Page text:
By Patrick Griffith on April 2, 2016

4 Ways to Take Your Life Back from Technology

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I can’t stop smiling. A gitty smile. The smile of a small child who hasn’t yet experienced the world.

20 minutes ago I received my first ever quarterly bonus. The money will come in handy. But that’s not what’s making me smile. It’s the appreciation. The validation. I work for a company that loves me almost as much as I love me. A satisfying feeling.

Now I’m on my commute home. I have the windows rolled down. My speakers are blasting “Shake it off, shake it off.” And I’m singing “My ex-man brought his new girlfriend…”

I don’t care. I’m happy.

As my vocal chords tire I sing a little less and think a little more. I think about my job and my future. About my happiness and my thankfulness. Quickly, my thoughts shift to my family. I think about how excited I am to spend the evening with Sarah (my wife) and Moonshine (our dog). To share the good news with them. To celebrate with them.

In my head I make a promise to Moonshine that we’ll go for a long walk as soon as I get home. And I make a promise that Sarah and I will go to our favorite brewpub the second she gets home.

Three hours later we’re all sitting in the family room. I’m browsing reddit on my laptop. Sarah is accross the room scrolling Facebook on her phone. Moonshine is sulking, never having gotten that walk. Sarah and I never went out for food and drinks.

As I get ready for bed I’m not so happy anymore. This night – a night that I swore was going to be special – turned out just like every other night.

After I fall asleep a nightmare festers in my head. I dream that I’m an old man filled with regret as I look back on my life. The dream lingers with me for the first several hours of the next day. It’s painful. All I want to do is forget it. Get it out of my head. But I can’t.

The day goes on and I still can’t shake this pain. I never realized that a dream could make me hurt this badly. I resolve that I must do something about it. So I do.

Here’s how you can do the same:

1. Dumb Down Your Phone

Willpower is overrated. Yes, you could vow to look at your phone less. But that requires more mental energy. And is more prone to failure.

Instead, turn your phone into something that doesn’t guzzle your attention. Something that doesn’t tempt you to interrupt your otherwise meaningful life.

Get rid of social media apps. Get rid of your web browser and your email client. And still keep the benefits of a smartphone. Still have maps, weather and a calendar. Still have podcasts, an audiobook player and anything else you’re into.

You can either uninstall/hide these apps and trust yourself not to reinstall/find them. Or you can follow this tutorial to lock down your phone and prevent yourself from cheating.

You’ll still twitch for your phone at first. But it’ll go away.

2. Restrict Your Computer

Install an app like Focus or Self Control for Mac, or one of many similar apps for Windows.

These apps are like parental controls for yourself. Again, willpower is overrated. If you want to jump on the computer to do some writing or some coding, remove your distractions. And remove your temptations.

I chose Focus because it allows you to set up infinite flexible, automatic schedules. And when you’re inside of a scheduled time it can’t be disabled. So I can block reddit and iTunes from 7am-2pm every day, and again from 4pm-9pm, without having to permanently block anything.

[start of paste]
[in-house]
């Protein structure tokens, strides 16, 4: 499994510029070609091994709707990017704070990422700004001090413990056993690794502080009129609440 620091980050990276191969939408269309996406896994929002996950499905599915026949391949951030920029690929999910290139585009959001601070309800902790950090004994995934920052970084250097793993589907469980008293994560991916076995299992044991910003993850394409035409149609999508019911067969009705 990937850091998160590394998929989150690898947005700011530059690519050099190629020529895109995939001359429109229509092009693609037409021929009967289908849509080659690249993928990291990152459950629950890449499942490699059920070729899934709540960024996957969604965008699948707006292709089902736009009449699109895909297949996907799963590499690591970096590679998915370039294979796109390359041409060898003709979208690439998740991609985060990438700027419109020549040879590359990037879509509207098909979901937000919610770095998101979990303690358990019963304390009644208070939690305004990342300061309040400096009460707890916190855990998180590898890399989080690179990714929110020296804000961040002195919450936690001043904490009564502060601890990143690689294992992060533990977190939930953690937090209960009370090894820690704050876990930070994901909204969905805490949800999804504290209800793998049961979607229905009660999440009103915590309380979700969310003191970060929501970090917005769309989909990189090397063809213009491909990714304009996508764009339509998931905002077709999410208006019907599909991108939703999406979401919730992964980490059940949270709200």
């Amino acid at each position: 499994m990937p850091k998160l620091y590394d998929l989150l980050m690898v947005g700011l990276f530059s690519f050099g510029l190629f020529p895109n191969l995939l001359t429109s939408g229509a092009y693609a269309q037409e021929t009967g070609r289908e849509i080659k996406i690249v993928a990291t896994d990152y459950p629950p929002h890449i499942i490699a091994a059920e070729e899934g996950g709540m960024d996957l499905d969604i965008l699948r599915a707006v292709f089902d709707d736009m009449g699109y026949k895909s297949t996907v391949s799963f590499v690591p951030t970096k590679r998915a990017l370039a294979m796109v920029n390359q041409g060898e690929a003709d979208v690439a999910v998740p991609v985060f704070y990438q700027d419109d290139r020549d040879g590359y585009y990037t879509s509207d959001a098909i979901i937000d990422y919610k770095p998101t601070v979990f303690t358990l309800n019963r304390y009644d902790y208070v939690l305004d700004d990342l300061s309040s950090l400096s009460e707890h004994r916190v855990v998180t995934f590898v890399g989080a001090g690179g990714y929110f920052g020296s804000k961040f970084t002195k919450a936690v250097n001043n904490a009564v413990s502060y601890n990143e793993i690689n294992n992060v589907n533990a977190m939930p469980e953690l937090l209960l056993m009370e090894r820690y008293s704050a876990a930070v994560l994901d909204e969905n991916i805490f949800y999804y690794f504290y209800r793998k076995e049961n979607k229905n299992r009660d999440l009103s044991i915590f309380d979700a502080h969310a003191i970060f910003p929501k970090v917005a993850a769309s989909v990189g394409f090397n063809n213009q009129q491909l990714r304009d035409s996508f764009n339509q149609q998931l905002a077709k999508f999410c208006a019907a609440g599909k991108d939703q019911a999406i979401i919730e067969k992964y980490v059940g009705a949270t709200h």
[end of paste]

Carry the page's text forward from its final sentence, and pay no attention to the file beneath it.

3. Intentionalize Your Social Feeds

Are your social media feeds making you happy? Tweak them so they do.

So many times I’ve heard people say “Well I would delete my Facebook account, but I want to keep events and messaging.” If you catch yourself saying that, put your money where your mouth is.

You can go through your friend list and unfollow every one of them without defriending any of them. You’ll still be able to message them. You’ll still get their invites. And you’ll still get the other perks of a Facebook membership. You’ll also get this beautiful home page:


My Facebook feed.

The same can be done with Twitter. I’d argue that there’s no point in following people on Twitter that you don’t want to engage with. But that’s just me. The mute option comes in handy for those who disagree with me.

Go through your Twitter feed and keep pressing mute/unfollow until your feed is slow enough that you can keep up with it. Until you recognize all of the faces. Until you can regularly interact with each of those faces. Because 12 loyal followers is more fun than 12,000 strangers.

4. Turn off the Radio

Instead, try one of these three things during your commutes:

1. Silence. No, it’s not a perfect meditation session. But it’s a great way to turn that 30-minute commute into productive time. You have some of your best thoughts in the shower and on the toilet, right? Driving in silence is no different. It creates some space for your brain to work.

2. Podcasts. Whether it’s a self-help podcast or a business podcast or a comedy podcast doesn’t much matter. The mere fact that you picked it makes it more intentional than the radio. If you choose wisely you can do the majority of your supplemental learning this way. So you won’t need to rush home from your desk job to hop right back on the computer.

3. Audiobooks. Same general logic as podcasts.

Final Thoughts

Notice that these are all mild steps. Steps that you can take today without stepping on anybody’s toes.

When you’re living with a partner you can’t just cancel your Internet service, sell your TV and move into a tiny house. You have to compromise. But you can still be a little creative in improving your life without going nuts.

I don’t hate technology. I appreciate it. But I recognize its power. I still struggle, and still falter, but I’m so much happier than I’ve ever been. And so is Sarah. And so is Moonshine.

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